ANTI-TREE: THEIR DARKER SIDE

 

I came to trees too late. There weren’t any where I grew up on the arctic tundra, often above the tree line, near Nome. .  It was as though the passports of the deciduous and the conifer had expired and could not venture where we were at Cape Prince Of Wales.  One day wind, (tree’s ancient lover), blew so strongly down the rough rocky beach where my parents were prospecting, it caught my sister. Being too young to walk, I was situated within an abandoned truck tire given some dried cod to gnaw and a doll with sealskin hair to keep me company.      But my older sister was being rushed helplessly towards the Bering Sea, being not more than forty pounds and the wind billowing her parka like a sail.    Fortunately, like everyone else in my exceedingly loud family, she had excellent lungs. My parents came running up the beach, abandoning the dig where 20,000 miners had found gold years before, rescuing her just before he was blown into those icy waters.   Then of course, they either had to fill her pockets with rocks or find a truck tire she couldn’t climb out of.  The wind is an indifferent babysitter.      A tree in the way would’ve been something to which she might’ve been tethered. But all along that stretch of dug up beach, there were no trees at all.      As early as I can remember I was plotting to get off that peninsula and out of there. Not to Siberia, which we could see across the strait, just as bleak and treeless but to a place that didn’t require a beaverskin parka and pants, a canvas parka underneath, then a lumpy hand-knit sweater, two shirts and a wool muffler wound ‘round the whole. A need to go to the bathroom was met with an impatient order to hold it.  Parkas these days, with air for insulation  are astounding in their unnatural hues of reds, oranges and plum, not to mention lightweight as a sigh.        But I came to trees too late. All I can see is bullies, forest mobs of predators.  One of me and acres of them, amassing their armies with every seedling dropped seemingly by accident into my garden and in my way. The old ones threaten to crush as they fall, the youngsters moan to the seductive passion of the wind.   These days the romantic wind has gone corporate, dragged off to power vast cathedrals of energy through great clumps of controversy.  Trees and wind, an unholy alliance with a sordid past. Look at their disgraceful behaviour in the southern hemisphere.  Weather bullying under the quasi-legitimate label of typhoon and hurricane.  Sticklike things purporting to be trees being whipped by the wind at anything that moves, called palms but looking like something constructed from paper Marché for a grade 8 diorama. And of course all of this described lovingly and in great detail by the weather channel, as though there was some romance inherent in this menacing, incessant roar culminating in your trailer being yanked from its moorings followed by your favorite cow. Real trees are broken-nosed bouncers, massive sentinels, root systems guarding their space in every direction, not friendly companions on the journey despite Robert Stevenson’s poem about apple trees and small boys.  The arctic poet, also a Robert S, knew the proper place of trees as firewood. Before he left the arctic permanently for the south of France, he set it out in The Cremation of Sam McGee.     In the interest of full disclosure, during the notorious east coast ice storm that preceded the millennium, trees came down on my power lines. I was out of my house nearly three months, losing my little out of print bookshop permanently. Trees, (the wimps) fell in every direction, one taking out a neighbour’s new car.  The park was a morass of broken limbs. Our streets were impassable. Chain saws drowned out every other noise for days as crews sawed and chopped the way back to civilization.  In spite of Joyce Kilmer, I’ve read hundreds of poems more lovely than a tree. All I know is the dread I feel when forced to walk in the woods and a panic-stricken voice screams, “Timber!”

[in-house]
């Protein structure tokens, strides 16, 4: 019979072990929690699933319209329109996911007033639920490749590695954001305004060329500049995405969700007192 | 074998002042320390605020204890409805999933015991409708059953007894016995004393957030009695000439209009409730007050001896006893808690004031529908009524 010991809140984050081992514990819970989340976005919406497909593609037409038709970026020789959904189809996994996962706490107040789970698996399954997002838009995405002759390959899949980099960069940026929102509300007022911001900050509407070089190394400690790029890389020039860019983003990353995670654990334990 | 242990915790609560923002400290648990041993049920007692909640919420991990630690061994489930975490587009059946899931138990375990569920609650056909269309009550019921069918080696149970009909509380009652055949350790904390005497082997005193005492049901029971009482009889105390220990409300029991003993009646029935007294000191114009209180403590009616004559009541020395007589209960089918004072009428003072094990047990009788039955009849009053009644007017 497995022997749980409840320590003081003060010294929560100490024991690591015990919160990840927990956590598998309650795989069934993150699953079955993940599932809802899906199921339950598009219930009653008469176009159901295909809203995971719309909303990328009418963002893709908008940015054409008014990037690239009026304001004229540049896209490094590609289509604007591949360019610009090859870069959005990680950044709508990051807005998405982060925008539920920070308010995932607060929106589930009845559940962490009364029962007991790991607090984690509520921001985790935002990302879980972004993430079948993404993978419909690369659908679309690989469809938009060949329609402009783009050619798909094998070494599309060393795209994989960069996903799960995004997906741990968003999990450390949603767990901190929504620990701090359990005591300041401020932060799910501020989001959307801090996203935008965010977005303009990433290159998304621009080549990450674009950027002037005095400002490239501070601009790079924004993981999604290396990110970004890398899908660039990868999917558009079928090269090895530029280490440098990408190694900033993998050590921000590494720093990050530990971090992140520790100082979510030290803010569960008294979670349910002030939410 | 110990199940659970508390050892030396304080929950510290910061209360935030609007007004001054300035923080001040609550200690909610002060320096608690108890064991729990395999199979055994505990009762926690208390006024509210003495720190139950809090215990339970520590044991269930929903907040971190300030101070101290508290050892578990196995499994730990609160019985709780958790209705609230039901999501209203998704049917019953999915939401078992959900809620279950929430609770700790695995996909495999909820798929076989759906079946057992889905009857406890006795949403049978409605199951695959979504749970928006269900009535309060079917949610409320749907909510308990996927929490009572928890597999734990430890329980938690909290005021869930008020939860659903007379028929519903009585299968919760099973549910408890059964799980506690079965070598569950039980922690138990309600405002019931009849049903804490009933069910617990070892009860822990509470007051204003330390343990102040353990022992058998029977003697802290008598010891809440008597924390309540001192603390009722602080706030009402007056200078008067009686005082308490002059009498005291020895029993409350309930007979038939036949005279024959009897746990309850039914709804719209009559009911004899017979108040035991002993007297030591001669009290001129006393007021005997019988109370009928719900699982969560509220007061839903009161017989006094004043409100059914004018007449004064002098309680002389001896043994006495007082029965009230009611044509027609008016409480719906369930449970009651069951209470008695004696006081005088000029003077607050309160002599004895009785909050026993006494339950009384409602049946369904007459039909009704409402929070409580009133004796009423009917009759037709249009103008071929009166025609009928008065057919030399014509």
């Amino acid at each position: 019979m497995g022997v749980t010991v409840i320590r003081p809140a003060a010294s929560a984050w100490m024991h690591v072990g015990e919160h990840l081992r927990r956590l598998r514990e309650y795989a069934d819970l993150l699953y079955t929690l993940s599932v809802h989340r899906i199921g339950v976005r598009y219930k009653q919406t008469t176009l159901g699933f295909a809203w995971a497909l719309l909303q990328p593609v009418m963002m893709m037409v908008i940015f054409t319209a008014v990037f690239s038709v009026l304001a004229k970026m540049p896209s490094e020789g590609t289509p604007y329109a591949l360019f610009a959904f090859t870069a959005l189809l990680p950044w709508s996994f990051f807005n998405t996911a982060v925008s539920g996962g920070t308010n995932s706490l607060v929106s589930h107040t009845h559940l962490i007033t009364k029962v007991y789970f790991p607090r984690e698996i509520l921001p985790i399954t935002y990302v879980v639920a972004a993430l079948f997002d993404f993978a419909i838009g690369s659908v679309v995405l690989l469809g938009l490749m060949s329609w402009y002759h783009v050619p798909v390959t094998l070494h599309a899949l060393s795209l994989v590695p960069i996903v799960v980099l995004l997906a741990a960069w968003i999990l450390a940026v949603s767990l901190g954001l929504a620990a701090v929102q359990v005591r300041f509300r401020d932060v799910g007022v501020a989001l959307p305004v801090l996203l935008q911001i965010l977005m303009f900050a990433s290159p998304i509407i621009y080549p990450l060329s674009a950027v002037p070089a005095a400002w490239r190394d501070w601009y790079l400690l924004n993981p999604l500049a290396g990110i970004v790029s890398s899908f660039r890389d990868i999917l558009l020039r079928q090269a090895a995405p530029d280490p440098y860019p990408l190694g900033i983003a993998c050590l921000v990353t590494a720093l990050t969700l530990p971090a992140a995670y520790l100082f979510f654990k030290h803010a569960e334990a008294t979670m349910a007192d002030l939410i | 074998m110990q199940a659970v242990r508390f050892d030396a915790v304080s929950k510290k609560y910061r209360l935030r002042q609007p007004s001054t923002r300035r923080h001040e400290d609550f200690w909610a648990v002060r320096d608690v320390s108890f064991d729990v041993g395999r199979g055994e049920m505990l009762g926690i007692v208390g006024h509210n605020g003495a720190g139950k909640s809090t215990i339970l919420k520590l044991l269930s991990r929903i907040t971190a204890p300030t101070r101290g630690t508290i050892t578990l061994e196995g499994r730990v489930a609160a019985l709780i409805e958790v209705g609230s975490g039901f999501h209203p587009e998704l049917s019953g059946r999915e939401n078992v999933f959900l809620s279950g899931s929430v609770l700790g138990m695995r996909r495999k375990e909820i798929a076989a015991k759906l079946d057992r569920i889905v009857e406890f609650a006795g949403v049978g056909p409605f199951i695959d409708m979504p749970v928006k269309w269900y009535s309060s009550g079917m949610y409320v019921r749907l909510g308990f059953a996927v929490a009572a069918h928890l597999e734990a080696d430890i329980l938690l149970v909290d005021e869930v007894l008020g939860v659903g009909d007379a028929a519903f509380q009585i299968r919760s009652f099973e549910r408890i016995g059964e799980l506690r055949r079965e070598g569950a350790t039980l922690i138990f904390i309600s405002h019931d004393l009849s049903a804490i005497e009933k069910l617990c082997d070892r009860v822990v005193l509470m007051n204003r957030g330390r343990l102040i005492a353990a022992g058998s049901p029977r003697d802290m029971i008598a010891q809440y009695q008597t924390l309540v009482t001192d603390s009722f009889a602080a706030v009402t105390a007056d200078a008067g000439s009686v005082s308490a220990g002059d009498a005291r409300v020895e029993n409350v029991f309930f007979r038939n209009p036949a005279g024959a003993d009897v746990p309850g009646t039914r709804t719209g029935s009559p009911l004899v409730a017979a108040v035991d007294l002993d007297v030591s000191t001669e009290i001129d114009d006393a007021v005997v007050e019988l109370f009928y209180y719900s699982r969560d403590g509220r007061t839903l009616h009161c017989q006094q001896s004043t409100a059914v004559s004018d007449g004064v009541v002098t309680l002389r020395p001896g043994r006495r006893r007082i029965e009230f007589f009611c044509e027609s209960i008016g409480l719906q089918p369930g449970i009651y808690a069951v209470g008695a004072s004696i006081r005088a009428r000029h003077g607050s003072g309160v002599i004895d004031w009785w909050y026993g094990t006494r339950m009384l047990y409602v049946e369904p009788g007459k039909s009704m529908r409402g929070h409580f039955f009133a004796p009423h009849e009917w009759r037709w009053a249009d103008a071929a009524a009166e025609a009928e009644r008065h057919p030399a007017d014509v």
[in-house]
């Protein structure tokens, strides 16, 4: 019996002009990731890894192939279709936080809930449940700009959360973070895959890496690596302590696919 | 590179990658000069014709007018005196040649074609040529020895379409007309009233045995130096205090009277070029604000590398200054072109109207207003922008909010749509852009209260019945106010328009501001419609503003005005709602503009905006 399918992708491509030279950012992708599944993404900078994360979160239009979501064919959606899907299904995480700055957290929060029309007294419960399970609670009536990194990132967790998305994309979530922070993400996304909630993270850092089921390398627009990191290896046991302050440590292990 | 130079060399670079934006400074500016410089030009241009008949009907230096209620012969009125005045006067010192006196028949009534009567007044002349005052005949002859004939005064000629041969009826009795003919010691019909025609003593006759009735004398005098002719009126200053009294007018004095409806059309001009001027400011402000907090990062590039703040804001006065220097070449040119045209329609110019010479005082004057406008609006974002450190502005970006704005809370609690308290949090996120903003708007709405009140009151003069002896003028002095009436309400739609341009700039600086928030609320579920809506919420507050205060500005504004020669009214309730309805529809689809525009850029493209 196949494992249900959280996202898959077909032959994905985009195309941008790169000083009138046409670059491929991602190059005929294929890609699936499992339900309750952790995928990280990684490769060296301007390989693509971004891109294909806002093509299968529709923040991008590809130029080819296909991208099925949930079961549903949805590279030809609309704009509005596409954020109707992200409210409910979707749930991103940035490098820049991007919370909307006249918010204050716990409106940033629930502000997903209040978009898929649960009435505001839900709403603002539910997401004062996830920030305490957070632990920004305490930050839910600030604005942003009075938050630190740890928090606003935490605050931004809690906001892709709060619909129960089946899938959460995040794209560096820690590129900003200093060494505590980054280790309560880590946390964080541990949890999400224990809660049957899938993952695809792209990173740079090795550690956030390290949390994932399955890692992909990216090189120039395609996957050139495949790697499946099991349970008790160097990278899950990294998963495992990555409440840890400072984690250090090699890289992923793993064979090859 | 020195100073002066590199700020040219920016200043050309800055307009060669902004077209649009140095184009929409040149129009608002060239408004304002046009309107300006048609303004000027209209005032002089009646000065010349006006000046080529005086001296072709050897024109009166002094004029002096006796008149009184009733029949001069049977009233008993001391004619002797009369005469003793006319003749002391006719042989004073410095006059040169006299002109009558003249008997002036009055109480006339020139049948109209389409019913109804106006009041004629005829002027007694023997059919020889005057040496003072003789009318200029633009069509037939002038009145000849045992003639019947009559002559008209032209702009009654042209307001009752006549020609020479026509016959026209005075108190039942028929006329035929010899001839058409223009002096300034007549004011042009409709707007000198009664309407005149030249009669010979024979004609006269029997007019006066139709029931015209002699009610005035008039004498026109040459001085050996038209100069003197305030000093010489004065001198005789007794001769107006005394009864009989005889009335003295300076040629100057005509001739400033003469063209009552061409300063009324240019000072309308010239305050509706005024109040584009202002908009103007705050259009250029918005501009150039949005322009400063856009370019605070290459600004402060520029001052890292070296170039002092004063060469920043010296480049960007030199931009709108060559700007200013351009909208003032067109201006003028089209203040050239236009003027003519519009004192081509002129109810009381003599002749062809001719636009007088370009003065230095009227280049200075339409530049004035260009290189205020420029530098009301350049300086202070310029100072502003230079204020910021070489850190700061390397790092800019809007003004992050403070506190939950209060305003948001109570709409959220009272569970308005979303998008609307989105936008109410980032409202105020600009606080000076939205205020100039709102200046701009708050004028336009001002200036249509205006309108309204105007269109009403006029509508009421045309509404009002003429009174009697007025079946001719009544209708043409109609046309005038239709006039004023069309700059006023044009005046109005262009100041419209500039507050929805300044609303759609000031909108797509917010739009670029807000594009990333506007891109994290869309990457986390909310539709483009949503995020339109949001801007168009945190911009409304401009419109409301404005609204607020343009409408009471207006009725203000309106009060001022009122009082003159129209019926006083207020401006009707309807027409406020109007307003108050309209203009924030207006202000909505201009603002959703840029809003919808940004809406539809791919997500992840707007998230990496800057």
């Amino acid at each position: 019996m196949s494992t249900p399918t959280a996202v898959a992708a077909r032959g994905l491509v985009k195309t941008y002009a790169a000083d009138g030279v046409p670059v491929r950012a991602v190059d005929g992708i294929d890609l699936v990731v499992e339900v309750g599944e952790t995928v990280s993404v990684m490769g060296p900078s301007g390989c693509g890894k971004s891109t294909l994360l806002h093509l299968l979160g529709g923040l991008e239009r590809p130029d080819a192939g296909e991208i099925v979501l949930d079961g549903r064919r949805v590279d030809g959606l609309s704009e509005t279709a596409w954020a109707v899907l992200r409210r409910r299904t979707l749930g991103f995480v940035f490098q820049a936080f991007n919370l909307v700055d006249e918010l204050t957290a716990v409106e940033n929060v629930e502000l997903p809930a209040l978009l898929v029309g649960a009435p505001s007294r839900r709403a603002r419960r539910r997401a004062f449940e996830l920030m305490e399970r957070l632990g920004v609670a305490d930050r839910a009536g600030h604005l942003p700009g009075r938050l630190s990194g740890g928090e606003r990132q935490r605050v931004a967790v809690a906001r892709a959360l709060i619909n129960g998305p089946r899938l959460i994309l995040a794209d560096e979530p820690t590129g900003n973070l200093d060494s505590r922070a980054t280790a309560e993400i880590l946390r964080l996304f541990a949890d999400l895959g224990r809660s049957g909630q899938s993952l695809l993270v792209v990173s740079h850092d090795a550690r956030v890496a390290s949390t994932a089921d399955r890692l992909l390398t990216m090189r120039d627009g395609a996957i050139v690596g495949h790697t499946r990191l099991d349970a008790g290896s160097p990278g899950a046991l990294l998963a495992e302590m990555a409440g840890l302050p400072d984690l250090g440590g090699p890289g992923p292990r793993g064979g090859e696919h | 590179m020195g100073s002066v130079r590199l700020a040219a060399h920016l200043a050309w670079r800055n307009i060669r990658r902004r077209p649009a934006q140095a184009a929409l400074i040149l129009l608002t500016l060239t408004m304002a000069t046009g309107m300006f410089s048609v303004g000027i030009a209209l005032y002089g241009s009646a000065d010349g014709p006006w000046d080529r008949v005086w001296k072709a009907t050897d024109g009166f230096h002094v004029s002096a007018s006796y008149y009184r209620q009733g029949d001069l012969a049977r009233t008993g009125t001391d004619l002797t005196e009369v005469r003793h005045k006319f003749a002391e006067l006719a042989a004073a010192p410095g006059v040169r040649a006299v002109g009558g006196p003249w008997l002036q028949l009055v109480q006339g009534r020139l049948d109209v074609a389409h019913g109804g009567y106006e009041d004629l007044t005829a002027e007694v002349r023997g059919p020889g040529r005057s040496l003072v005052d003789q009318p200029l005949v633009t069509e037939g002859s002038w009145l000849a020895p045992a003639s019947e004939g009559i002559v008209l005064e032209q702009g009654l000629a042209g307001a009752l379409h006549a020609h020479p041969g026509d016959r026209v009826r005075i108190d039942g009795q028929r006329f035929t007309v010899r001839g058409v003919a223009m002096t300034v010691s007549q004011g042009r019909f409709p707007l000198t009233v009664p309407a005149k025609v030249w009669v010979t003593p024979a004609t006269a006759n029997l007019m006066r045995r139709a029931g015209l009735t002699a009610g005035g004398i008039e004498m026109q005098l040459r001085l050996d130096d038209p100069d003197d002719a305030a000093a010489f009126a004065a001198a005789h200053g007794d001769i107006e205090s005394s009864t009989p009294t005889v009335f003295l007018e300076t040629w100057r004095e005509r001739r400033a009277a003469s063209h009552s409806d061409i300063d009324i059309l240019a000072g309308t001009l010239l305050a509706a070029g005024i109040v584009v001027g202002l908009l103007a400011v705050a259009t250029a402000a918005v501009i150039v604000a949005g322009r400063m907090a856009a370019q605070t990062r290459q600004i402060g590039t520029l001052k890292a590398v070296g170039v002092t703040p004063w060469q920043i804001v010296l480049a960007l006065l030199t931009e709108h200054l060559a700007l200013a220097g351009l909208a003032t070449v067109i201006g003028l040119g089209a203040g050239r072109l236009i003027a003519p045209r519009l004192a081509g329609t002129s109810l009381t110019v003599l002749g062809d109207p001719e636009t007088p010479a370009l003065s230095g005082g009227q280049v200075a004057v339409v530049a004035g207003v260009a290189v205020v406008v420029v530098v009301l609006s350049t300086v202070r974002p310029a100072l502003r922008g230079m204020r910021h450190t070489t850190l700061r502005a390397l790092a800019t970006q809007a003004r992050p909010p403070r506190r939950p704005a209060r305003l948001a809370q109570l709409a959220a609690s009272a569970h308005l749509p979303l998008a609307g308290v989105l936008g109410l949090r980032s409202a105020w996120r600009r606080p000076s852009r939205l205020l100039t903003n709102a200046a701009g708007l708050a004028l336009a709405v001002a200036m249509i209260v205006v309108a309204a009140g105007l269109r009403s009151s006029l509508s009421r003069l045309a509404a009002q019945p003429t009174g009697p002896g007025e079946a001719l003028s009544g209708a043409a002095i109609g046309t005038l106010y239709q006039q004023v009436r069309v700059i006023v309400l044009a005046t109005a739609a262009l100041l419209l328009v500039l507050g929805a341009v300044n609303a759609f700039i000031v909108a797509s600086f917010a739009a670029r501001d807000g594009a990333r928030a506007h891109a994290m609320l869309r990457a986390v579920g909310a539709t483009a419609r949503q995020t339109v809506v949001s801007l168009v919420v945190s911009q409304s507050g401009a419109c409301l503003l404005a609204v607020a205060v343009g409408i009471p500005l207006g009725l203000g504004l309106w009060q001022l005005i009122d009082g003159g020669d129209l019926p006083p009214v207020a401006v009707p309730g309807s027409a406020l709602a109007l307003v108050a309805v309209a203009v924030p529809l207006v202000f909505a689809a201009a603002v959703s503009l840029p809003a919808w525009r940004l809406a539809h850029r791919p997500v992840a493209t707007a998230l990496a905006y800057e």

1 Comment


  1. I enjoyed your visit to the Wally Elmer writing group and wanted to send my thanks and my appreciation.
    Yours,
    Poppy

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